|Thursday||8:30 AM - 10:00 AM||lesson||Lecture Hall S.11|
Truth and representation: multiperspectivism and subjectivity in English Renaissance literature.
Aim of the course: The course aims at developing the students’ competence in English Renaissance culture and literature through a specific inquiry into theatrical, lyrical and, especially, linguistic forms of cultural conflicts. To this end, and in order to improve the students’ critical and meta-linguistic expertise, discussion of topics in English is required.
The notion of reality and its representation in late 16th and early 17th century England gradually changes into a modern relativistic one, focusing on the role of the subject in perceiving both the world and the self, and, accordingly, on his/her passions. On the other hand, a new way of conceiving the real, affected by the current scientific and geographic discoveries, modifies the `world picture’ and unveils a new (dis-)order, which causes the artists to respond with both amazement and bewilderment. This cultural change is widely testified to by Elizabethan dramaturgy. Shakespeare especially subtly develops the (counter-)discourse of a newly emergent subjectivity. And he does so through a rich rhetoric of inelocutio centring on elaborate forms of indirections that give shape to linguistic paradigms of subjective relativism anamorphism included. One of these paradigms will be analysed during the course. It concerns the notion of `the nothing’ as a subversive concept emerging against a backdrop of socio-cultural definitions of non-being conceived of as ontological nothingness. Both semiological and ontological problems are evidently involved in the linguistic and discursive clash between a dominant and a marginalized, eccentric, yet gradually establishing itself, world-view. Other examples of this paradigm will be taken from John Donne’s poetry, while a theoretical background concerning Renaissance conventional modes of representation will be summarily sketched.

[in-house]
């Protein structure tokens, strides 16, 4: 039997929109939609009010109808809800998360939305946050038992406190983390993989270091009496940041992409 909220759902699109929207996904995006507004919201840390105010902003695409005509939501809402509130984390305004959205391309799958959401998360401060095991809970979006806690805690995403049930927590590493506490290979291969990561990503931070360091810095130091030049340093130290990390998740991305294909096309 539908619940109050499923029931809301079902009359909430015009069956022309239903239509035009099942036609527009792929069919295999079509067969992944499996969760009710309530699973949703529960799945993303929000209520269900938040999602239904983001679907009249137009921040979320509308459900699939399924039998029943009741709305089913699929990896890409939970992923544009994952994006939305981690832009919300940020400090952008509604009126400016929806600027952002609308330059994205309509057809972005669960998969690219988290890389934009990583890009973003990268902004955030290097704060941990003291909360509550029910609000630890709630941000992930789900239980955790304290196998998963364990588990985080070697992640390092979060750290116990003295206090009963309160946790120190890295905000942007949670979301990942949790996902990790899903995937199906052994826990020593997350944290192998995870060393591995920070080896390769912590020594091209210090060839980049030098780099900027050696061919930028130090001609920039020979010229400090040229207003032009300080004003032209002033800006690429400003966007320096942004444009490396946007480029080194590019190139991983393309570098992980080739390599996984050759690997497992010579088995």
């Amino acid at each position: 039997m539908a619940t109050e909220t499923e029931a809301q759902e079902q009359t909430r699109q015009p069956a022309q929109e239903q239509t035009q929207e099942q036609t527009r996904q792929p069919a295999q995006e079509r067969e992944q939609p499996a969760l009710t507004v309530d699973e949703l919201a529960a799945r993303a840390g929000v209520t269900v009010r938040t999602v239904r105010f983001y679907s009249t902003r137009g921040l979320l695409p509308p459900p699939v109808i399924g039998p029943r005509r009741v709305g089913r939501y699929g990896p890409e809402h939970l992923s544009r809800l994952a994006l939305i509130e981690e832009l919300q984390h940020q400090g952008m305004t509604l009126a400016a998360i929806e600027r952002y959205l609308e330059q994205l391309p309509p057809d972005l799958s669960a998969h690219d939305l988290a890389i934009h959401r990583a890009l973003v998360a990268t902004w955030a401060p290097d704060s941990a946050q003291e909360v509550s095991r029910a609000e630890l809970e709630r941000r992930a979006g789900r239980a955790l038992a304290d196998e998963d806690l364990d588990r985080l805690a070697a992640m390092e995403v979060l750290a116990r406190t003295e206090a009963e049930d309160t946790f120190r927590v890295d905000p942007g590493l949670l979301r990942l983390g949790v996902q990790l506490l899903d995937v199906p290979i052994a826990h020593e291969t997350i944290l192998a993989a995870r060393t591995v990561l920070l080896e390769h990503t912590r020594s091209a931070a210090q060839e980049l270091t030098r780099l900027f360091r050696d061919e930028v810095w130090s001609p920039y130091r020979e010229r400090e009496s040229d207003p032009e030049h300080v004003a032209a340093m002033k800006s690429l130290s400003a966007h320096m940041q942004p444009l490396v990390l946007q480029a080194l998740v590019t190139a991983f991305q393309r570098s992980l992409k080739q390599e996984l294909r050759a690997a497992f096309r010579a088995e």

• W. Shakespeare, Riccardo II, a cura di A. Cozza, Milano, Garzanti, 1995 (parallel text; students are free to choose an alternative English edition);
• W. Shakespeare, Othello, ed. by E.A.J. Honigmann, London, Arden, 2004;
• W. Shakespeare, Macbeth, a cura di Alessandro Serpieri, Firenze, Giunti, 1996 or 2004;
• W. Shakespeare, The Winter’s Tale, ed. by Stephen Orgel, Oxford, Oxford University Press, 1996;
• John Donne, Poesie, a cura di A. Serpieri e S. Bigliazzi, Milano, BUR 2007;
• During classes students will be provided with integrative handouts.
• S. Bigliazzi, Nel prisma del nulla. L’esperienza del non-essere nella drammaturgia shakespeariana, Napoli, Liguori, 2005, pp. 1-88 (introduzione e capp. 1-4);
• L. Innocenti, “Iconoclasm and iconicity in seventeenth-century English poetry”, in The motivated sign, ed. by O. Fischer and Max Nänny, Amsterdam /Philadelphia, John Benjamins, 2001, pp. 211-17;
• Jurgis Baltruaitis, Anamorfosi, Milano, Adelphi,  20043, pp. 17-49.